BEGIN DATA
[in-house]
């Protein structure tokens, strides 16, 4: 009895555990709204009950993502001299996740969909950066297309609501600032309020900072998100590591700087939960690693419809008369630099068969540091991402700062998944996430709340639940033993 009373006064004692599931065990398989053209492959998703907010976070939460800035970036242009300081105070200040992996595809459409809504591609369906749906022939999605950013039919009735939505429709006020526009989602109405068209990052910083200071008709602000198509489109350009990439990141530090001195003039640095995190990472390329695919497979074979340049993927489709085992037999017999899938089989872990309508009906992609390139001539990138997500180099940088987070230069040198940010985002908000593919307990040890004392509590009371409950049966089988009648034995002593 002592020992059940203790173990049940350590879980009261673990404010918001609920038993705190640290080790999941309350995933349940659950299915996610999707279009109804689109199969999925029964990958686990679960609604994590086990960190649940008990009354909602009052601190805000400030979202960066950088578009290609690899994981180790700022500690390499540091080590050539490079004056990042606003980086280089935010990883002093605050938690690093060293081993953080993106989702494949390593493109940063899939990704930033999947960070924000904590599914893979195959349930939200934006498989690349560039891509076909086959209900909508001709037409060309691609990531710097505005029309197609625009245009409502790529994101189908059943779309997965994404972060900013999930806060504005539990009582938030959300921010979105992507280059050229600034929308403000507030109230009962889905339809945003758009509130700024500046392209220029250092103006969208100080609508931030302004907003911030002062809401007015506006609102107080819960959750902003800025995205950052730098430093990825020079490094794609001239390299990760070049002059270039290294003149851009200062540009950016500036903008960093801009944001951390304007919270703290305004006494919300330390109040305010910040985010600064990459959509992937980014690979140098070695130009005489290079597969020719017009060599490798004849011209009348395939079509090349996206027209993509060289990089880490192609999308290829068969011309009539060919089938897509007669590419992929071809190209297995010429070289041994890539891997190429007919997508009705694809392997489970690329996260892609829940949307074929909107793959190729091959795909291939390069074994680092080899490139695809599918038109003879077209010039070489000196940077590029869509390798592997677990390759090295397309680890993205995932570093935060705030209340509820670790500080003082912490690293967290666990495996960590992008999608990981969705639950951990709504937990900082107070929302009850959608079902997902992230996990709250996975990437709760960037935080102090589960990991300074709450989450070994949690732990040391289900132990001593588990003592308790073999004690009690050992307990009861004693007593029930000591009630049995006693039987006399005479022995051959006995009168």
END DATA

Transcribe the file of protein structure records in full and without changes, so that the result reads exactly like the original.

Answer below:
[in-house]
């Protein structure tokens, strides 16, 4: 009895555990709204009950993502001299996740969909950066297309609501600032309020900072998100590591700087939960690693419809008369630099068969540091991402700062998944996430709340639940033993 009373006064004692599931065990398989053209492959998703907010976070939460800035970036242009300081105070200040992996595809459409809504591609369906749906022939999605950013039919009735939505429709006020526009989602109405068209990052910083200071008709602000198509489109350009990439990141530090001195003039640095995190990472390329695919497979074979340049993927489709085992037999017999899938089989872990309508009906992609390139001539990138997500180099940088987070230069040198940010985002908000593919307990040890004392509590009371409950049966089988009648034995002593 002592020992059940203790173990049940350590879980009261673990404010918001609920038993705190640290080790999941309350995933349940659950299915996610999707279009109804689109199969999925029964990958686990679960609604994590086990960190649940008990009354909602009052601190805000400030979202960066950088578009290609690899994981180790700022500690390499540091080590050539490079004056990042606003980086280089935010990883002093605050938690690093060293081993953080993106989702494949390593493109940063899939990704930033999947960070924000904590599914893979195959349930939200934006498989690349560039891509076909086959209900909508001709037409060309691609990531710097505005029309197609625009245009409502790529994101189908059943779309997965994404972060900013999930806060504005539990009582938030959300921010979105992507280059050229600034929308403000507030109230009962889905339809945003758009509130700024500046392209220029250092103006969208100080609508931030302004907003911030002062809401007015506006609102107080819960959750902003800025995205950052730098430093990825020079490094794609001239390299990760070049002059270039290294003149851009200062540009950016500036903008960093801009944001951390304007919270703290305004006494919300330390109040305010910040985010600064990459959509992937980014690979140098070695130009005489290079597969020719017009060599490798004849011209009348395939079509090349996206027209993509060289990089880490192609999308290829068969011309009539060919089938897509007669590419992929071809190209297995010429070289041994890539891997190429007919997508009705694809392997489970690329996260892609829940949307074929909107793959190729091959795909291939390069074994680092080899490139695809599918038109003879077209010039070489000196940077590029869509390798592997677990390759090295397309680890993205995932570093935060705030209340509820670790500080003082912490690293967290666990495996960590992008999608990981969705639950951990709504937990900082107070929302009850959608079902997902992230996990709250996975990437709760960037935080102090589960990991300074709450989450070994949690732990040391289900132990001593588990003592308790073999004690009690050992307990009861004693007593029930000591009630049995006693039987006399005479022995051959006995009168």